Investors expect board representation, which means you and the VC will need to decide who will sit on the company's board of directors. The lead investor in the round will often expect a board seat with which they'll represent the investors as a group.


The investor may request that you don't enter negotiations with any other VCs for a certain period of time after you've closed your deal. It's normal for the investor to expect an exclusivity period, but don't agree to one longer than about 45 days.

Voting Rights

There are two kinds of stock that signify ownership of your company. Founders and employees hold common stock. Investors hold preferred stock. Preferred stock comes with certain privileges (like getting paid first if the company liquidates). One of these privileges you'll need to negotiate is the voting rights that come with each share of preferred stock.

2. Know Your Priorities

Pick the three (or so) terms that are most important to you. These three issues are the ones you'll spend most of your time and energy fighting for. Try to find out which issues the investor cares about most. You don't want to appear obstinate by arguing over every little detail, but you also want to show the investor you're the kind of leader who can identify which battles are worth fighting.

In a term sheet negotiation, you often have to think on your feet. Being sure of your priorities and knowing your limits before you begin the negotiation can help you make quick decisions when investors push back.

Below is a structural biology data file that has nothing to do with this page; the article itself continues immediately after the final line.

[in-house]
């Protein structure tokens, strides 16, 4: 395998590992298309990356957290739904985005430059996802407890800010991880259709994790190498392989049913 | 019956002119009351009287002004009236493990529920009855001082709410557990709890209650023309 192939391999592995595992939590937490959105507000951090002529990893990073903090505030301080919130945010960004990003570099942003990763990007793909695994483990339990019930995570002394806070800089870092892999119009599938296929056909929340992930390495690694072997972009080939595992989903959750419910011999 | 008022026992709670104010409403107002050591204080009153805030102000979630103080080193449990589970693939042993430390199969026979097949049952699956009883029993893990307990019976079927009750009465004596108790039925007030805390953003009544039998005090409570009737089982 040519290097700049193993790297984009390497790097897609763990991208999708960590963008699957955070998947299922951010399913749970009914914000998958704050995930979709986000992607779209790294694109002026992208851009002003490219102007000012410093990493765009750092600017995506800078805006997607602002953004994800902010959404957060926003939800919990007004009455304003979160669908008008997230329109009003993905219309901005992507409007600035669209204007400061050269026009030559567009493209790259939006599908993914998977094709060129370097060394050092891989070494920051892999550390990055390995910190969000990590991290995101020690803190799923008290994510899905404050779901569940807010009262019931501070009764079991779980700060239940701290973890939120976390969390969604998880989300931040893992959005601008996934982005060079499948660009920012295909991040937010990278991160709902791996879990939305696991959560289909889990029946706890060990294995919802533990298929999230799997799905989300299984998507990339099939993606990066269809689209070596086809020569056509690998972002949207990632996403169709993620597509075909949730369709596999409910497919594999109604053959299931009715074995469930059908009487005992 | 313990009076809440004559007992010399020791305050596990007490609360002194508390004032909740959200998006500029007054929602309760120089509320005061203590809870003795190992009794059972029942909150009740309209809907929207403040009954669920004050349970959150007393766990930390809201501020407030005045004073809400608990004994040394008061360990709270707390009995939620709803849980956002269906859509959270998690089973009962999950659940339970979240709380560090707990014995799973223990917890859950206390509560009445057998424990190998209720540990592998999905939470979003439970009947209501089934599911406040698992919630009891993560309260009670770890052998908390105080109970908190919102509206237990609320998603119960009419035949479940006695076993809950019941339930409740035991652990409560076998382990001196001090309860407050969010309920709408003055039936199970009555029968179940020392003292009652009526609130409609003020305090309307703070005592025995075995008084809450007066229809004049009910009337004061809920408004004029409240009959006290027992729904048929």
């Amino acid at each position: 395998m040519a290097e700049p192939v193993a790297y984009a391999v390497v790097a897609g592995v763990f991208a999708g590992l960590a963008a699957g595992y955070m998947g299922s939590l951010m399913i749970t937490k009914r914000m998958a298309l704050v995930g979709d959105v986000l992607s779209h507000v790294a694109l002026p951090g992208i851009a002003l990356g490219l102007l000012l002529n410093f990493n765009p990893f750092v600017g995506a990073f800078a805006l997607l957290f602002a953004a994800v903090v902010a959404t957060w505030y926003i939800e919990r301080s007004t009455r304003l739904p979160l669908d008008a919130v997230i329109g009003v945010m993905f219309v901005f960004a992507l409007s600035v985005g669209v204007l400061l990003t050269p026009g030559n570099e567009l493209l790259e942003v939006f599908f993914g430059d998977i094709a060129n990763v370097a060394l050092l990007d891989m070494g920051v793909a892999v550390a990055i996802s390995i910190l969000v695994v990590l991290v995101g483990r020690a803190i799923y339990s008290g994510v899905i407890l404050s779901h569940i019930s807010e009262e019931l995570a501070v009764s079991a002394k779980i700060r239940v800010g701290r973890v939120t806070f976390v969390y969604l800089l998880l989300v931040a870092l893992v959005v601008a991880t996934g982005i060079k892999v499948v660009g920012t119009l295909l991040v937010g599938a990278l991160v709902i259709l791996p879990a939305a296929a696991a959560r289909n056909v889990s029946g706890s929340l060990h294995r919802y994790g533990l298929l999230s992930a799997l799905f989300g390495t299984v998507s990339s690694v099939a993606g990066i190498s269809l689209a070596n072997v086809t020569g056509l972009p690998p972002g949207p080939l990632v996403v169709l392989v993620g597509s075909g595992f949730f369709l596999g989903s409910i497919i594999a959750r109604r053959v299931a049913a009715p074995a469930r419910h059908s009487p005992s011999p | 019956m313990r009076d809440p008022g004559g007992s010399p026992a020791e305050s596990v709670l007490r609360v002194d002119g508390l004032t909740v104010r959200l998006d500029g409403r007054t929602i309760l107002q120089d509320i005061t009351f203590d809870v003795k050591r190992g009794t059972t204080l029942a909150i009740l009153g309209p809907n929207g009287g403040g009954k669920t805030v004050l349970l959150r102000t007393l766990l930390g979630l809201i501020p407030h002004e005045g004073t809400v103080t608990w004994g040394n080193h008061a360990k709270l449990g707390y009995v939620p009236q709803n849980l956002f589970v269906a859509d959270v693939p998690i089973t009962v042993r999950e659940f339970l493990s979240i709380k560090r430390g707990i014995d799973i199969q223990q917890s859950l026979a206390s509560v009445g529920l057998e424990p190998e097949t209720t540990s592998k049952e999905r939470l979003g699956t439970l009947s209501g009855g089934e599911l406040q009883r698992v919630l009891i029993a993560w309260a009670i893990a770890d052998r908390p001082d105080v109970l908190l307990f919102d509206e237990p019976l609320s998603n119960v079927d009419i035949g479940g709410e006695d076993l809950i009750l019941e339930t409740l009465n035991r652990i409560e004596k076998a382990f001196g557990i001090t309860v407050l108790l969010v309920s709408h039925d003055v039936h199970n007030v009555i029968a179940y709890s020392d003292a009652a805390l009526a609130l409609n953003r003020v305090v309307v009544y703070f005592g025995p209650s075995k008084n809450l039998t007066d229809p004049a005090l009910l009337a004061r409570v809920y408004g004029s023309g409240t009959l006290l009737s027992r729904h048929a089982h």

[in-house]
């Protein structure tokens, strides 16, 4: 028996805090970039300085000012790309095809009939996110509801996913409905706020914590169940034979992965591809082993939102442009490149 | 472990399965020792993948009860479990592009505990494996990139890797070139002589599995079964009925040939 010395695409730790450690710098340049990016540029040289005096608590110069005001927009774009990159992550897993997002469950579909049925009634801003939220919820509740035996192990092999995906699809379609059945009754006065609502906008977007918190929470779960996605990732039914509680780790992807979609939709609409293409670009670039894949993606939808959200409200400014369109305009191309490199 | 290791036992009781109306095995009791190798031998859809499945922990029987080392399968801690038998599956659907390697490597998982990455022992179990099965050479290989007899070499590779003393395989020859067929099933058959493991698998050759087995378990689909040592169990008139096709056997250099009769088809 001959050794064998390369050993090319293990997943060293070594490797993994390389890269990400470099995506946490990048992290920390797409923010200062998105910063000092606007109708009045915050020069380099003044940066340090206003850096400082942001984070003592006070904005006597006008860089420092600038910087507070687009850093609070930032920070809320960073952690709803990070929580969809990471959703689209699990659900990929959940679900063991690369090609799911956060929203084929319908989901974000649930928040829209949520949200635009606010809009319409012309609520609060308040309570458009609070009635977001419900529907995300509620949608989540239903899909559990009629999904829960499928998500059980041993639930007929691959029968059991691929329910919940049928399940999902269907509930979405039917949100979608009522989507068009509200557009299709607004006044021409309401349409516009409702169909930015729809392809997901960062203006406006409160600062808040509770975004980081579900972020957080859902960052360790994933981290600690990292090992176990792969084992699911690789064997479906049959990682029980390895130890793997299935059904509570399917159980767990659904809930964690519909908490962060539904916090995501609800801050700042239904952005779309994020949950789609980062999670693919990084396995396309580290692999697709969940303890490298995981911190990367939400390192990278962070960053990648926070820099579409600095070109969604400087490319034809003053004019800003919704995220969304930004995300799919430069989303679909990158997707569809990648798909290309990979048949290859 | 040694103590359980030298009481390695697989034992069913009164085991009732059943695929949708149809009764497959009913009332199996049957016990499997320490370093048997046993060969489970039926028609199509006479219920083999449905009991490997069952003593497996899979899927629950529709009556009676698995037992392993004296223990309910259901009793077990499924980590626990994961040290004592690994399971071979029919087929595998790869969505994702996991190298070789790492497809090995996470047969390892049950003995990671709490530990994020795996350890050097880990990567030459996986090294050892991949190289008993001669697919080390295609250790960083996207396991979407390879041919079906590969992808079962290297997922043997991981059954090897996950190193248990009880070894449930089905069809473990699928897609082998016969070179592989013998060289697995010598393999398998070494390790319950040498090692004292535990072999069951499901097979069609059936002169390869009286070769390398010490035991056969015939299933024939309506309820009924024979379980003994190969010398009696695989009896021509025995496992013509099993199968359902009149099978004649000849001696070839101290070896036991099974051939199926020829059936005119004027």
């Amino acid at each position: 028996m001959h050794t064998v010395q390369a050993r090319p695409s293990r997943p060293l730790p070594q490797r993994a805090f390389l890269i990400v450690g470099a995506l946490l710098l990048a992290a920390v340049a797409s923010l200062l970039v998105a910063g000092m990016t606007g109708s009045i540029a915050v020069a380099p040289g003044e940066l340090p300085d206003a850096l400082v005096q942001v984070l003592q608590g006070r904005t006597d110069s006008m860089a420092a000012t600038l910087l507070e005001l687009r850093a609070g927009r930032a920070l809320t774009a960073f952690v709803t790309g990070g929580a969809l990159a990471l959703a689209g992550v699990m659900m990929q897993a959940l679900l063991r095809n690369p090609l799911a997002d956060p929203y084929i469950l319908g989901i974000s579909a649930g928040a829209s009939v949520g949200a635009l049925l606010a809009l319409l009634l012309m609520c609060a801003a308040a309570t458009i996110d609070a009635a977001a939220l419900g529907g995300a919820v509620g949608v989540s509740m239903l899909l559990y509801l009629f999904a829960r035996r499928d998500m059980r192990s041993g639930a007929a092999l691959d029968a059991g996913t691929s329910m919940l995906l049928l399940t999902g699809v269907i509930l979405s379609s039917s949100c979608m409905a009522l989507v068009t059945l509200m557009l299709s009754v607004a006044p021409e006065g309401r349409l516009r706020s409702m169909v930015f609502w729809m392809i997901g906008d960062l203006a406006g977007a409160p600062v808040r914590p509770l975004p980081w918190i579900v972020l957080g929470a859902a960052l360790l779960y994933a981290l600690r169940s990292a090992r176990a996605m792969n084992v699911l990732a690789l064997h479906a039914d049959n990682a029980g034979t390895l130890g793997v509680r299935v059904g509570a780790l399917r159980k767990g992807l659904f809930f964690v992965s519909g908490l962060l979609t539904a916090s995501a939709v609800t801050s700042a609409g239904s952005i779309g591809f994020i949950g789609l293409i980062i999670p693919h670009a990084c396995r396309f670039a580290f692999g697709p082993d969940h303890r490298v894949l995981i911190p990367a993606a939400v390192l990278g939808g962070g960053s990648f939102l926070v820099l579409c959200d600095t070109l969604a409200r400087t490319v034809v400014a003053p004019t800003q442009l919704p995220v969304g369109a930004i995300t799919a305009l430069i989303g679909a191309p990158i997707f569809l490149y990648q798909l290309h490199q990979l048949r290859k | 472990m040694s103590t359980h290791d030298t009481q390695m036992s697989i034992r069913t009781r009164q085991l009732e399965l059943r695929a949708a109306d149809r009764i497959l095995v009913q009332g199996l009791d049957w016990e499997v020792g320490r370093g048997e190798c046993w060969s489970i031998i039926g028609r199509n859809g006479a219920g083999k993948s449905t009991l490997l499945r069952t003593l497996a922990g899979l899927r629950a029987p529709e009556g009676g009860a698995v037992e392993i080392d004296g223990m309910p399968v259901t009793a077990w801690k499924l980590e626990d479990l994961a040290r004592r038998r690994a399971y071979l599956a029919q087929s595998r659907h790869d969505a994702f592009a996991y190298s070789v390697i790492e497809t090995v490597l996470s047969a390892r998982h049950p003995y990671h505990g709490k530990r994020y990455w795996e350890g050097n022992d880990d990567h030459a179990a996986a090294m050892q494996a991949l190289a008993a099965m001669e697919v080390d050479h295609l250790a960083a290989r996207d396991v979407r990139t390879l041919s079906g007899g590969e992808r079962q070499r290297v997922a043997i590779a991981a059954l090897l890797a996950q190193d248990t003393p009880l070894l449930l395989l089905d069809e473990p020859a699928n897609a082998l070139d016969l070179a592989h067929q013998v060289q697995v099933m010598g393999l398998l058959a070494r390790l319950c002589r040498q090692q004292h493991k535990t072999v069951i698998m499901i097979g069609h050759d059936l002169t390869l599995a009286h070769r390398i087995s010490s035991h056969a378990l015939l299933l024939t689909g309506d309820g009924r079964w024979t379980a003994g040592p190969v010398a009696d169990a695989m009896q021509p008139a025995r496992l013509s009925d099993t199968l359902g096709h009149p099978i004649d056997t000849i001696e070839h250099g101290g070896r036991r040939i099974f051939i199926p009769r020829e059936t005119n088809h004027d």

3. Learn About Investors in Advance

Before you begin negotiating, learn as much about the investor as possible. You can start by researching past deals the particular investor involved has made and talking to the founders they've worked with. 

You should also ask questions during the negotiation process. Doing so will help you understand the investor's motivations, expectations, and rationale, which can help you reach a mutually beneficial agreement more quickly. 

4. Consult an Expert 

The best way to get better at negotiating term sheets is to speak directly with someone who's already done it. You can use Mentorcam to get personalized advice from founders who have raised hundreds of millions of dollars from other venture capitalists.

5. Remember: You have more leverage than you think

Although investors can have a bigger share of the capital to bring the funds in, startups do actually get a lot of leverage even without putting up any term papers or even an ad. When a person invests in your business, they win. Most institutions have only one investment per year and a successful one or two is what matters most. The investment also has no intention of starting your relationship badly and so there may be room for negotiation. I suggest checking the references of the company that you speak with. Give yourself enough time for the decision making.